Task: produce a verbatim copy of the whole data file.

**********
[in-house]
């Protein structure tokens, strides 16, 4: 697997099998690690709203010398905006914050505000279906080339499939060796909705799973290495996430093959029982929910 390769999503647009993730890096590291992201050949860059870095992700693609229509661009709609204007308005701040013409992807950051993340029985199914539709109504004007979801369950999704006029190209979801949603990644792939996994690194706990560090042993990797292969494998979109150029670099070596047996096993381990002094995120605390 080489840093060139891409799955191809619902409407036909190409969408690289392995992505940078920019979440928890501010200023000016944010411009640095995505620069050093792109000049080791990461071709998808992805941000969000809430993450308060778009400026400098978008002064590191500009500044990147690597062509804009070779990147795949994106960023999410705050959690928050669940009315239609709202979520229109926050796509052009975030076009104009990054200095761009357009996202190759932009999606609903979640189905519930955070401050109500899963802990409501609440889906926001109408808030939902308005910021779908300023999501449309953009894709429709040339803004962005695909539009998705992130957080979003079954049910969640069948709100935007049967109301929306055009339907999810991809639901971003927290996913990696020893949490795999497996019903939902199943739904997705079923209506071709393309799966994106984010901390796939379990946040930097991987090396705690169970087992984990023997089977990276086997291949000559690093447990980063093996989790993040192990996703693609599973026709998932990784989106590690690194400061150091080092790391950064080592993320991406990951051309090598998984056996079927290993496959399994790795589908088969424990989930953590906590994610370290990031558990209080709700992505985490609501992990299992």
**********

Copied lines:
[in-house]
């Protein structure tokens, strides 16, 4: 697997099998690690709203010398905006914050505000279906080339499939060796909705799973290495996430093959029982929910 390769999503647009993730890096590291992201050949860059870095992700693609229509661009709609204007308005701040013409992807950051993340029985199914539709109504004007979801369950999704006029190209979801949603990644792939996994690194706990560090042993990797292969494998979109150029670099070596047996096993381990002094995120605390 080489840093060139891409799955191809619902409407036909190409969408690289392995992505940078920019979440928890501010200023000016944010411009640095995505620069050093792109000049080791990461071709998808992805941000969000809430993450308060778009400026400098978008002064590191500009500044990147690597062509804009070779990147795949994106960023999410705050959690928050669940009315239609709202979520229109926050796509052009975030076009104009990054200095761009357009996202190759932009999606609903979640189905519930955070401050109500899963802990409501609440889906926001109408808030939902308005910021779908300023999501449309953009894709429709040339803004962005695909539009998705992130957080979003079954049910969640069948709100935007049967109301929306055009339907999810991809639901971003927290996913990696020893949490795999497996019903939902199943739904997705079923209506071709393309799966994106984010901390796939379990946040930097991987090396705690169970087992984990023997089977990276086997291949000559690093447990980063093996989790993040192990996703693609599973026709998932990784989106590690690194400061150091080092790391950064080592993320991406990951051309090598998984056996079927290993496959399994790795589908088969424990989930953590906590994610370290990031558990209080709700992505985490609501992990299992």